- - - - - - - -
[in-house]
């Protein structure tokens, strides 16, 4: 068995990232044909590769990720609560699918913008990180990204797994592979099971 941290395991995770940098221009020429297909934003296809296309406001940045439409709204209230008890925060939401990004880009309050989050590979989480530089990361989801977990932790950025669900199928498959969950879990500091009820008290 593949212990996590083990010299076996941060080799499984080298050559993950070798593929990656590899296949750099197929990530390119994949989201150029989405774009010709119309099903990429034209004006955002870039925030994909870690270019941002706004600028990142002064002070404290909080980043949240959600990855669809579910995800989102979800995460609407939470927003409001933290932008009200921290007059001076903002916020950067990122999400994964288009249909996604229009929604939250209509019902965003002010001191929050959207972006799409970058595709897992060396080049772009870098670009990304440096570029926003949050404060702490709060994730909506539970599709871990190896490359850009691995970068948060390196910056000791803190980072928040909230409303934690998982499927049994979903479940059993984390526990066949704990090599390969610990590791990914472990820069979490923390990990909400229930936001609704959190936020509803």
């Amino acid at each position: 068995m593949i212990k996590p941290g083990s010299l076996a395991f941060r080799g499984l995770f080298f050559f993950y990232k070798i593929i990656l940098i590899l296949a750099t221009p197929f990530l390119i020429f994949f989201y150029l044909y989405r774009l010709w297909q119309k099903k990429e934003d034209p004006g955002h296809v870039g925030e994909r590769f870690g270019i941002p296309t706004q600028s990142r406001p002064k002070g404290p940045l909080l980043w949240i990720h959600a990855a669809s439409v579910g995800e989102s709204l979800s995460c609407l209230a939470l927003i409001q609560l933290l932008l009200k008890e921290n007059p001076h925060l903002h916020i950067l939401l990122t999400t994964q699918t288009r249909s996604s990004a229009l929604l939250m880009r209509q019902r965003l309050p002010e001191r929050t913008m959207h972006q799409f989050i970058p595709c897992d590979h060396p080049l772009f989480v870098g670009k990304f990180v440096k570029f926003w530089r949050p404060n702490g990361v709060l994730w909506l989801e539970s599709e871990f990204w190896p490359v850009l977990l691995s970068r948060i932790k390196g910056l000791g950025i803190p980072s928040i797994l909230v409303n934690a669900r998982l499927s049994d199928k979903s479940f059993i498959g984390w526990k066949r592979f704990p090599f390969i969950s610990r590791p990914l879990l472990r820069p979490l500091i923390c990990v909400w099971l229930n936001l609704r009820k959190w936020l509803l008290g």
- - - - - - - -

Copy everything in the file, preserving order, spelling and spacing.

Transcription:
[in-house]
């Protein structure tokens, strides 16, 4: 068995990232044909590769990720609560699918913008990180990204797994592979099971 941290395991995770940098221009020429297909934003296809296309406001940045439409709204209230008890925060939401990004880009309050989050590979989480530089990361989801977990932790950025669900199928498959969950879990500091009820008290 593949212990996590083990010299076996941060080799499984080298050559993950070798593929990656590899296949750099197929990530390119994949989201150029989405774009010709119309099903990429034209004006955002870039925030994909870690270019941002706004600028990142002064002070404290909080980043949240959600990855669809579910995800989102979800995460609407939470927003409001933290932008009200921290007059001076903002916020950067990122999400994964288009249909996604229009929604939250209509019902965003002010001191929050959207972006799409970058595709897992060396080049772009870098670009990304440096570029926003949050404060702490709060994730909506539970599709871990190896490359850009691995970068948060390196910056000791803190980072928040909230409303934690998982499927049994979903479940059993984390526990066949704990090599390969610990590791990914472990820069979490923390990990909400229930936001609704959190936020509803």
């Amino acid at each position: 068995m593949i212990k996590p941290g083990s010299l076996a395991f941060r080799g499984l995770f080298f050559f993950y990232k070798i593929i990656l940098i590899l296949a750099t221009p197929f990530l390119i020429f994949f989201y150029l044909y989405r774009l010709w297909q119309k099903k990429e934003d034209p004006g955002h296809v870039g925030e994909r590769f870690g270019i941002p296309t706004q600028s990142r406001p002064k002070g404290p940045l909080l980043w949240i990720h959600a990855a669809s439409v579910g995800e989102s709204l979800s995460c609407l209230a939470l927003i409001q609560l933290l932008l009200k008890e921290n007059p001076h925060l903002h916020i950067l939401l990122t999400t994964q699918t288009r249909s996604s990004a229009l929604l939250m880009r209509q019902r965003l309050p002010e001191r929050t913008m959207h972006q799409f989050i970058p595709c897992d590979h060396p080049l772009f989480v870098g670009k990304f990180v440096k570029f926003w530089r949050p404060n702490g990361v709060l994730w909506l989801e539970s599709e871990f990204w190896p490359v850009l977990l691995s970068r948060i932790k390196g910056l000791g950025i803190p980072s928040i797994l909230v409303n934690a669900r998982l499927s049994d199928k979903s479940f059993i498959g984390w526990k066949r592979f704990p090599f390969i969950s610990r590791p990914l879990l472990r820069p979490l500091i923390c990990v909400w099971l229930n936001l609704r009820k959190w936020l509803l008290g």